Q&A with Hattie Adam-Smith


Hattie Adam-SmithWe spoke to Hattie Adam-Smith, Senior Marketing Manager at Michael Joseph and one of 2016’s Unsung Heroes of Publishing, about how she got her start in publishing, a typical day at her office and her favourite reads.

1. Have you always wanted to work in publishing? What drew you towards the marketing department?

Before I was 26, the thought of working in publishing hadn’t even crossed my mind. I got my first publishing job at Pan Macmillan after a stint doing admin in the children’s books team. I have always loved books, and my dad is an author, but the idea of ‘a publishing house’ was completely new to me – I was a working musician looking for some temp work to tide me over between jobs. But I loved it. 

I don’t have a degree so I was very fortunate in that they let me apply for a permanent role as assistant to the marketing and publicity team. Penguin’s recent decision to drop the degree as a requirement for job applicants makes me very proud to be a part of the company, and I hope more publishers take the same step. 

After my first day in publishing I realised what a creative and exciting job it can be, especially within marketing. The mix of strategic thinking, analytics, design and finding new ways to bring stories to life and connect books with readers was, and still is, very appealing to me.

2. What, in your experience, is the biggest obstacle to overcome when planning and carrying out a marketing campaign for one of your titles?

Time. In book marketing, there is always something else you could be doing. We work on a lot of books at one time so ensuring that everything you are committing time to is going to be effective is really important. When you are so busy, you also have to continue to be creative and challenge yourself – not getting into a rut, and looking for new ideas and new ways to reach people with every single book you work on is very important. Our authors are faced with that every time they start a fresh page so they deserve the same from the team charged with getting the books out there.

3. What has been your favourite project to date? The most challenging?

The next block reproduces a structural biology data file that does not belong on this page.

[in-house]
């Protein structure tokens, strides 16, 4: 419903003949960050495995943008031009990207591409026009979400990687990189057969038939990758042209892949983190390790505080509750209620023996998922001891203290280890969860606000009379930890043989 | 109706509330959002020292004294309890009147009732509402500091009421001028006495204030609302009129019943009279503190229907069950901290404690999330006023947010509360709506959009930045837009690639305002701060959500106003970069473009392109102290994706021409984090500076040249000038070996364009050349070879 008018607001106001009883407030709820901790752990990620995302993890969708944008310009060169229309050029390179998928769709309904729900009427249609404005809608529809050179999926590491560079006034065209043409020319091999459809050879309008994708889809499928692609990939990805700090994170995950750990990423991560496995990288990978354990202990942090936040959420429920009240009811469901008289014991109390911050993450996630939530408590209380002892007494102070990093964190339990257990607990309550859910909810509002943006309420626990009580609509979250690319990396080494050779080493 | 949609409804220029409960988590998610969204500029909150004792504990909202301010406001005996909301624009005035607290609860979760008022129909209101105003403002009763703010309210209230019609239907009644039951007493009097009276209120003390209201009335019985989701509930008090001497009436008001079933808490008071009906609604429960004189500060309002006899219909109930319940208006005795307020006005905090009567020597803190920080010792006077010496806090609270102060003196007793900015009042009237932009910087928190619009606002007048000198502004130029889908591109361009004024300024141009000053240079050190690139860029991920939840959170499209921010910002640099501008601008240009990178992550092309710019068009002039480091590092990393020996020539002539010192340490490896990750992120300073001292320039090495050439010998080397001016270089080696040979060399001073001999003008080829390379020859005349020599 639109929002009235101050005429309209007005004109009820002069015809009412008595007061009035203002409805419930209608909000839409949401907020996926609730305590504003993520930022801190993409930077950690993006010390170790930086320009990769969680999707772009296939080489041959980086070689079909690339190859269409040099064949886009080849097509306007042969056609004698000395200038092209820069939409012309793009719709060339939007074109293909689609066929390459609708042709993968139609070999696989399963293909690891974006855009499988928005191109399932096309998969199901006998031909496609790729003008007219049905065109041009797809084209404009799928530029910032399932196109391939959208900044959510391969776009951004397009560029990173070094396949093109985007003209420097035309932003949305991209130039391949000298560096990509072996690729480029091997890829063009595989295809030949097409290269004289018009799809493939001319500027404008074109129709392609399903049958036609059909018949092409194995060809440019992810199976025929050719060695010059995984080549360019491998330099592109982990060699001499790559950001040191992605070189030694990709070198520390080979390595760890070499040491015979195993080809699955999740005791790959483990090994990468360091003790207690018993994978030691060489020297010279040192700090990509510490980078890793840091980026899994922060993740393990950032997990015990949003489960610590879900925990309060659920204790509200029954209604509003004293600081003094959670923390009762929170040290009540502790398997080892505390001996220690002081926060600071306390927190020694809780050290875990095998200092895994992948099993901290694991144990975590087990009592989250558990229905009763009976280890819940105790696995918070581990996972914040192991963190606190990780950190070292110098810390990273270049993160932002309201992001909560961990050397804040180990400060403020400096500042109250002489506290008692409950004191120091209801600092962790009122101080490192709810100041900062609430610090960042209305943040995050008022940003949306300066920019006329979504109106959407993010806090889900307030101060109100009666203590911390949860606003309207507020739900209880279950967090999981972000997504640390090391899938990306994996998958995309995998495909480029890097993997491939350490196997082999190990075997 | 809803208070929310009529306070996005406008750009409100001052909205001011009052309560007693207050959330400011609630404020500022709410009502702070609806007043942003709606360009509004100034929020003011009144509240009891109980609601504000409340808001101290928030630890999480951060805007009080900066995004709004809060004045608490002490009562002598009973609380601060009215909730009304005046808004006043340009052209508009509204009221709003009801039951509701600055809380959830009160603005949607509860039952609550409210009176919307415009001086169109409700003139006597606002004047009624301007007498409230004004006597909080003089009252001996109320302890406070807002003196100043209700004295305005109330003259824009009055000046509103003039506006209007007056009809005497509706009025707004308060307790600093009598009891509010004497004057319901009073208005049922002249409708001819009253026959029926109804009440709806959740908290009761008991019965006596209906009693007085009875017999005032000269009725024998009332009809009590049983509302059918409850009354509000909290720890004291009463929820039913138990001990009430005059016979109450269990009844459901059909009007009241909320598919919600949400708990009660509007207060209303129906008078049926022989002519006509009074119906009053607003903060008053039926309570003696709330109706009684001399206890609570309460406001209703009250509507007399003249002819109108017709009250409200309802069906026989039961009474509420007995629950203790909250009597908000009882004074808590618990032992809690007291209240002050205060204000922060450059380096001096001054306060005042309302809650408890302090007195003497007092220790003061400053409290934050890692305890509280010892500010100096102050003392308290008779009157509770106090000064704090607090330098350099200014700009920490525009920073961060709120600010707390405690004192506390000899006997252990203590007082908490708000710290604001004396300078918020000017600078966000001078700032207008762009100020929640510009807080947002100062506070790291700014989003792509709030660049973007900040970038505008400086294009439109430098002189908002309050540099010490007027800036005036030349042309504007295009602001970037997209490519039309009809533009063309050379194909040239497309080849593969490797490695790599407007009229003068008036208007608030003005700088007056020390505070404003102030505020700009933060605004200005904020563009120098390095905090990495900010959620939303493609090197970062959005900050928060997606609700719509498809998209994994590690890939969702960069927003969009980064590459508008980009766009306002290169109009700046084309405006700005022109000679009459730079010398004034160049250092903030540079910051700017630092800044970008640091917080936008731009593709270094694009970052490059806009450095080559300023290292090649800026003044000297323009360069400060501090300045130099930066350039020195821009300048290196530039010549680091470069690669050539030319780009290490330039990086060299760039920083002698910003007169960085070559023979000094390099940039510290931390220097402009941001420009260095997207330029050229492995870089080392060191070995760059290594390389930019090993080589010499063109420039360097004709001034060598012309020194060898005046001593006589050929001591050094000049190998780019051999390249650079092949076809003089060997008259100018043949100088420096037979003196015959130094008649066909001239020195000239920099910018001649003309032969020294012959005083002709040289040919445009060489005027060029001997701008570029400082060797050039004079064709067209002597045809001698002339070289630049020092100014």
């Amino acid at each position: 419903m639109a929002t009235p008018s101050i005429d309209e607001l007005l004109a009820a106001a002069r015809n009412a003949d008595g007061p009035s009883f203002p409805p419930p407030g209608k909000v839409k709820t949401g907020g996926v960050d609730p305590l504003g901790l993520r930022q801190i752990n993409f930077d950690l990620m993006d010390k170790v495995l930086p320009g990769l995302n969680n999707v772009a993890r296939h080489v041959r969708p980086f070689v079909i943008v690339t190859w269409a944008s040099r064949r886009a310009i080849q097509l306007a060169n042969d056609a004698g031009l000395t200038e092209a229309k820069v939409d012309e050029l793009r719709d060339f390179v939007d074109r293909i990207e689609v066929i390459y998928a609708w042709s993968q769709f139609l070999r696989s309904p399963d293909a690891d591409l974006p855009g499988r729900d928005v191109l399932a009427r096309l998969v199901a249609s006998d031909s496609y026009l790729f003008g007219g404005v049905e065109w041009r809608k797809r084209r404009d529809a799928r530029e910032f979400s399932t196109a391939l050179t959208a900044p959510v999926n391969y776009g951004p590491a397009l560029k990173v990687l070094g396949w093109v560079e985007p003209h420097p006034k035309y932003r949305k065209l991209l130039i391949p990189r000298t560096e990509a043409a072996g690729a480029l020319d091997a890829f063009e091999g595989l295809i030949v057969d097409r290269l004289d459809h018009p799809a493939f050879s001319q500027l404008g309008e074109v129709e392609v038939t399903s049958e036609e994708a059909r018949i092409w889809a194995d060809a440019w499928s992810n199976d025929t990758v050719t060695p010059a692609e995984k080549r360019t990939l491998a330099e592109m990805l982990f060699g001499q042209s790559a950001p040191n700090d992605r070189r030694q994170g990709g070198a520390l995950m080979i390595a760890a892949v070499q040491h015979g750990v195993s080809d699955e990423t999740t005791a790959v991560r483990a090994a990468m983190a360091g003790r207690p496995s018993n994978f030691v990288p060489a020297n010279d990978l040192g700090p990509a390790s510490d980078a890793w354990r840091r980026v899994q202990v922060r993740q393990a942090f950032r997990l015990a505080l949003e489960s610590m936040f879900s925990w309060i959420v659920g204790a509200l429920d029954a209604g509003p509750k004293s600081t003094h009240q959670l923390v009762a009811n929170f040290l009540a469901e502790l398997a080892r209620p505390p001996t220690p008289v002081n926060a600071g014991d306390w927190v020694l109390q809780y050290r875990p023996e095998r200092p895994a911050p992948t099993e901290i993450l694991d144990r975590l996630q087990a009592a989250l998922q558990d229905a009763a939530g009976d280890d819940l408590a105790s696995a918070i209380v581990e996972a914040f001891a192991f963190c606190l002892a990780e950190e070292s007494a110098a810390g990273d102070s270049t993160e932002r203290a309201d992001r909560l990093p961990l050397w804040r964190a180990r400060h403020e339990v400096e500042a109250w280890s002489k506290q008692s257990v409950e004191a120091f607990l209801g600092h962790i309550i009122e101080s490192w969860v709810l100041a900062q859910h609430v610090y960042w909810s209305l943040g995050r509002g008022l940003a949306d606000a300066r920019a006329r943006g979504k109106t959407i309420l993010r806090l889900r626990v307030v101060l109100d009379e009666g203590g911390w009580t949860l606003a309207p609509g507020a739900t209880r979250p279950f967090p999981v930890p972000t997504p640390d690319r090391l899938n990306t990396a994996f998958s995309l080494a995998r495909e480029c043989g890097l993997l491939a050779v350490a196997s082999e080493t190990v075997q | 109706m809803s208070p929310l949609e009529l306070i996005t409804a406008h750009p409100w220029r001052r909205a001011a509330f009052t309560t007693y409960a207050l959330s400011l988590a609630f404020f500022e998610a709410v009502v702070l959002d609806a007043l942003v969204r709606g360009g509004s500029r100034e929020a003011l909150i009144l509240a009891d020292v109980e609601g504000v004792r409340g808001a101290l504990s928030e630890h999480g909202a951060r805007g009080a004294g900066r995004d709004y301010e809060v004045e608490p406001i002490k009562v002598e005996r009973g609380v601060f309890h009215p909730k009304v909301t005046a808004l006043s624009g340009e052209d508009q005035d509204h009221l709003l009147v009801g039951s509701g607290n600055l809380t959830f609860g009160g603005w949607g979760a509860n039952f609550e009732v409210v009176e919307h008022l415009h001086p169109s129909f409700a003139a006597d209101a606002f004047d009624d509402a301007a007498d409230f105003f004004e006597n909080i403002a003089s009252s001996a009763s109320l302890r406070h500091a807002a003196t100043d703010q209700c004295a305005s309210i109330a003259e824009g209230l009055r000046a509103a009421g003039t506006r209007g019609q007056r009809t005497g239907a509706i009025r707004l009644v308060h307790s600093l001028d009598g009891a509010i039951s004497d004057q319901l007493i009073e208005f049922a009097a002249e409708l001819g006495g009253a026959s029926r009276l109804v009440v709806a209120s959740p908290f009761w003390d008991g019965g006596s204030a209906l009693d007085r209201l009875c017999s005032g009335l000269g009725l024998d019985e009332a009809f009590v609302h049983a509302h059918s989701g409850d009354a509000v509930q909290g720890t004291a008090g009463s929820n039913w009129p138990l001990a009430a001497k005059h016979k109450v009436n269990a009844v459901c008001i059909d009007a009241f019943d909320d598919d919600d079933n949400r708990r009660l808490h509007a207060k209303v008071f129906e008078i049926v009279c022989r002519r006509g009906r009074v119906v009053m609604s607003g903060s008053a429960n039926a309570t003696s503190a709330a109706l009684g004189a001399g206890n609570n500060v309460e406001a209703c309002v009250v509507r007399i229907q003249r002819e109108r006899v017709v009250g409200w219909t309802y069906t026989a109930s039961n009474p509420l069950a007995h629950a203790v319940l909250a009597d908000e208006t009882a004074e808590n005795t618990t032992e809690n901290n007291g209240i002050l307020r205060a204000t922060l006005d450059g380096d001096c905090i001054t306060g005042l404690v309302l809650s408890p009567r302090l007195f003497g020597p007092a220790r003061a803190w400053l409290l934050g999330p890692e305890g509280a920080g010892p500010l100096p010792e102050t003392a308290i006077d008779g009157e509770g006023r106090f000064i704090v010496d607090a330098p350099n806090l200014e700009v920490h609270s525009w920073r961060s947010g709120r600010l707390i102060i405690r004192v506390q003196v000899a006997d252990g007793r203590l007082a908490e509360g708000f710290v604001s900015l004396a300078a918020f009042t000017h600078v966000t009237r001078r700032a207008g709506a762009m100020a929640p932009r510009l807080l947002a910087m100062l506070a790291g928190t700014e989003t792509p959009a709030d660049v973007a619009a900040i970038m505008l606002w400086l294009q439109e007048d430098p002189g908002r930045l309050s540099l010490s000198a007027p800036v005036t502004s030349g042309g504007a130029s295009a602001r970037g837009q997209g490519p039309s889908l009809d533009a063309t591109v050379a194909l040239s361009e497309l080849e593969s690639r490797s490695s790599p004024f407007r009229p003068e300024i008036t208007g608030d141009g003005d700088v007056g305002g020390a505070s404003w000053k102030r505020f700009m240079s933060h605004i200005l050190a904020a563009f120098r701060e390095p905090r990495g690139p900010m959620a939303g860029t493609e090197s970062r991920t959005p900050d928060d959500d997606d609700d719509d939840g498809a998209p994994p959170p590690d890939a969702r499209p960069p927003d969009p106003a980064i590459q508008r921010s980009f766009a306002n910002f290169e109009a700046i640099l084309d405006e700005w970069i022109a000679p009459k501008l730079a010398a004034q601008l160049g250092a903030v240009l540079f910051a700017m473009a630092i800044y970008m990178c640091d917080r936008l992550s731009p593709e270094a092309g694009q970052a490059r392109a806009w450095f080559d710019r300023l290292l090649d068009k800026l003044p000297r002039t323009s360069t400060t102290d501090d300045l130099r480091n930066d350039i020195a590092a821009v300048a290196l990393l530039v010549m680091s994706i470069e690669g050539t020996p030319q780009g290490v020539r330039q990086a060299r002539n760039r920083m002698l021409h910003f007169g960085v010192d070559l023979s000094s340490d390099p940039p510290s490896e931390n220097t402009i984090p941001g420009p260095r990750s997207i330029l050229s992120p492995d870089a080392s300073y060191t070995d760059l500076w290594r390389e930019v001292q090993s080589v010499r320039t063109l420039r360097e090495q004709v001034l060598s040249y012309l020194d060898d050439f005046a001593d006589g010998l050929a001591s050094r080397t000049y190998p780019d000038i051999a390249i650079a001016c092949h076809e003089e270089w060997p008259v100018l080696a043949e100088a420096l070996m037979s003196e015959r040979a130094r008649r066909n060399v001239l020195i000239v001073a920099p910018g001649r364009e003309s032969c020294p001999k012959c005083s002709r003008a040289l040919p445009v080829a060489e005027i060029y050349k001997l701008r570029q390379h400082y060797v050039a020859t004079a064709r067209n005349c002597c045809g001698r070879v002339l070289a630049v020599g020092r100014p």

I have lots of favourites! Since joining Michael Joseph I’ve loved working with Marian Keyes, her writing is consistently brilliant and being able to immerse myself in it has been one of the best things about being at Penguin. 

The same goes for Jojo Moyes, and with the release of the film adaptation of Me Before You this summer, I’ve got a lot of very exciting work ahead of me. Having such a major film adaption, and then a sequel to that story out in paperback a few weeks later, is a dream.

4. What does a normal day at the office look like for you?

Publishing is known for its love of a good meeting, so there are always a good few of those – some days I don’t see my desk until 6pm. Our meetings are often dynamic discussions about our books and involve getting in people from different departments to problem solve and ensure that everyone is on schedule and, from a marketing point of view, that we are doing all we can to support sales and our international teams. Desk time is usually devoted to taming a bubbling inbox and planning campaigns, as well as communicating with editors, authors and agents to ensure that everyone is up to date and happy with everything going on. 

Oh, and shouting at misbehaving printers – that usually happens at least once a day! 

When I get to the end of Friday and look at my many, many to do lists and pages of notes I’m always amazed at just how much work we get done.

5. What are some of the best books you’ve read lately?

Black Eyed Susans by Julia Heaberlin is a brilliant thriller – I couldn’t put it down and highly recommend it! I’m lucky to working on the campaign for it at the moment. I’m currently reading Modern Lovers by Emma Straub which is out this summer and very, very good.

Too many to mention – Fourth of July Creek by Smith Henderson was wonderful. A colleague sent me When Breath Becomes Air by Paul Kalanithi which was heartbreaking but very life affirming, and I loved Grief Is the Thing with Feathers by Max Porter. I’m a big Ted Hughes fan.

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